McKinsey advising on NASCAR/ISC deal
NASCAR has hired McKinsey & Co. to consult on its planned integration with International Speedway Corp., sources said, as the sanctioning body plans out the historic privatization of the France family’s track company.
Led by Chairman and CEO Jim France and ISC CEO Lesa France Kennedy, the founding family of NASCAR has spearheaded an ambitious, $2 billion plan to take the publicly traded ISC private and make it part of the private sanctioning body. ISC owns 13 major NASCAR-hosting tracks across the U.S., in addition to several drag strips and real estate ventures that include a shopping center adjacent to Daytona International Speedway and a casino at Kansas Speedway.
The idea is that it will be easier to do business and find more value in the entities by uniting NASCAR and ISC, rather than keeping them separate. Sources said McKinsey will help figure out the new structure of the combined company.
NASCAR and McKinsey declined comment.
“It’s a good move on their part because they’re merging these two companies, and to put them together in the right way, it’s smart to hire some experts [in that space],” said Lauri Eberhart, co-founder of the Apollo Sports & Entertainment Law Group and a former executive vice president and general counsel for racetrack owner Speedway Motorsports Inc. “What you’re going to see is McKinsey looking at: ‘How do we best combine these two companies?’ They’ve got duplications on both sides. … What you’ll also see is [McKinsey identify] areas that are very inherent to NASCAR and there is no duplication, like competition.”
NASCAR and McKinsey have worked together on projects in the past. Scott Prime, NASCAR’s vice president of strategic development, is a former McKinsey executive.
Areas that are most ripe to be consolidated, according to industry executives, are administration, legal, accounting and possibly sales and marketing, although sources cautioned that the sport will still need a robust sales staff and localized marketing, which could keep those departments with a higher employee count. C-suite changes are unclear, although clearly NASCAR’s leaders will have greater oversight of track operations. ISC President John Saunders, who has been with the company since 1998, has been seen as approaching the end of his tenure, and sources say he could leave the company in the months after the acquisition closes.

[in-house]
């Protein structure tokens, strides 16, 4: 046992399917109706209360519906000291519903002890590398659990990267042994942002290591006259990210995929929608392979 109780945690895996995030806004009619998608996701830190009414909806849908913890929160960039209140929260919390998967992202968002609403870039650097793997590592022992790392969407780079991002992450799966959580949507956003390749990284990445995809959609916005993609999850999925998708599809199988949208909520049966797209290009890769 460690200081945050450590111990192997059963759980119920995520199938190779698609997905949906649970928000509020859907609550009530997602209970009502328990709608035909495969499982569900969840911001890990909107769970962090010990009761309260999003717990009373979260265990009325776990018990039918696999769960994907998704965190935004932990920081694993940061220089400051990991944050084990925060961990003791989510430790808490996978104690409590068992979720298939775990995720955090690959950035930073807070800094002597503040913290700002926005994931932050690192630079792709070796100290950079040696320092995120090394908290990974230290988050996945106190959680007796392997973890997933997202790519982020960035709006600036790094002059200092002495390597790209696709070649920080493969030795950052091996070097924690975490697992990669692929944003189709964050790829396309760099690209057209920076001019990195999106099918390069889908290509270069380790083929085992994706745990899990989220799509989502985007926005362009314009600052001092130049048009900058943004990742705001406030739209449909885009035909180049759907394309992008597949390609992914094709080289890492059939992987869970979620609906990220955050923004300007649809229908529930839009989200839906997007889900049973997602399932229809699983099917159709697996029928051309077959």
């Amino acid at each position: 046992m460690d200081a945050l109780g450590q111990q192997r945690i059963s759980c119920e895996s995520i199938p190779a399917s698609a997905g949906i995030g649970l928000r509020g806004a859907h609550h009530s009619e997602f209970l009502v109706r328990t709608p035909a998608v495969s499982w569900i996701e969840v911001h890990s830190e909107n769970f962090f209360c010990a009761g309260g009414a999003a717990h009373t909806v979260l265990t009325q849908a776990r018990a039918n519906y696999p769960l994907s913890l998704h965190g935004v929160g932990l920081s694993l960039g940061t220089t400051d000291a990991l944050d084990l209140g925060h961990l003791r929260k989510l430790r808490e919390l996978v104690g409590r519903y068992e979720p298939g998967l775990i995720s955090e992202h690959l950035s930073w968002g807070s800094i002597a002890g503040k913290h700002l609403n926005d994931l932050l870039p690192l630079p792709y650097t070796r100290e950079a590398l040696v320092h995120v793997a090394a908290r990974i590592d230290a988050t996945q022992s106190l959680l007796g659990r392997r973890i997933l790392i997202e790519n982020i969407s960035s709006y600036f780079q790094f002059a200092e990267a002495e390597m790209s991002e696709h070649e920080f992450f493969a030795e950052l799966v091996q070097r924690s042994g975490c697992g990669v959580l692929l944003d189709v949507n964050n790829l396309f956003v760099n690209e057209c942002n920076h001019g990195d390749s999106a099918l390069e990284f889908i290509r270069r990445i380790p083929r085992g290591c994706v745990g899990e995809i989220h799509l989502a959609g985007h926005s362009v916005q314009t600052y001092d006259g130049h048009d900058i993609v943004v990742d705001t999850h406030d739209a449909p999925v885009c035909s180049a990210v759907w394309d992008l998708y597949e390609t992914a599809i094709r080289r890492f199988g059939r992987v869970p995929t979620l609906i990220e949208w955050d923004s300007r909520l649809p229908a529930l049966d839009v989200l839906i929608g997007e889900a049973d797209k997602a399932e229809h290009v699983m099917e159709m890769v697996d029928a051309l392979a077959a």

The deal to combine the companies is not yet complete, but NASCAR cleared its biggest hurdle in May by announcing that ISC’s special committee, which represents non-France shareholders, accepted a $45 per-share price. NASCAR’s initial bid in November was $42, and ISC’s proxy statement to the Securities & Exchange Commission revealed that France and France Kennedy threatened to end the bid in late March when the ISC special committee demanded $46 per share.
Meanwhile, Moody’s this month rated NASCAR for the first time and examined what the combined NASCAR-ISC will look like. Moody’s gave the $1.4 billion credit facility that NASCAR willl use to help finance the acquisition of ISC a Ba2 rating, which is the second best on its junk scale. It said NASCAR’s
outlook is “stable with revenue projected to be flat to slightly positive as higher TV broadcast revenue offsets declines in
admission and food, beverage, and merchandise revenue.”
The NASCAR-ISC deal is expected to be completed by the end of this year. It comes as rival track operator Speedway Motorsports Inc. also progresses on the Smith family’s plan to privatize its tightly controlled but publicly traded company.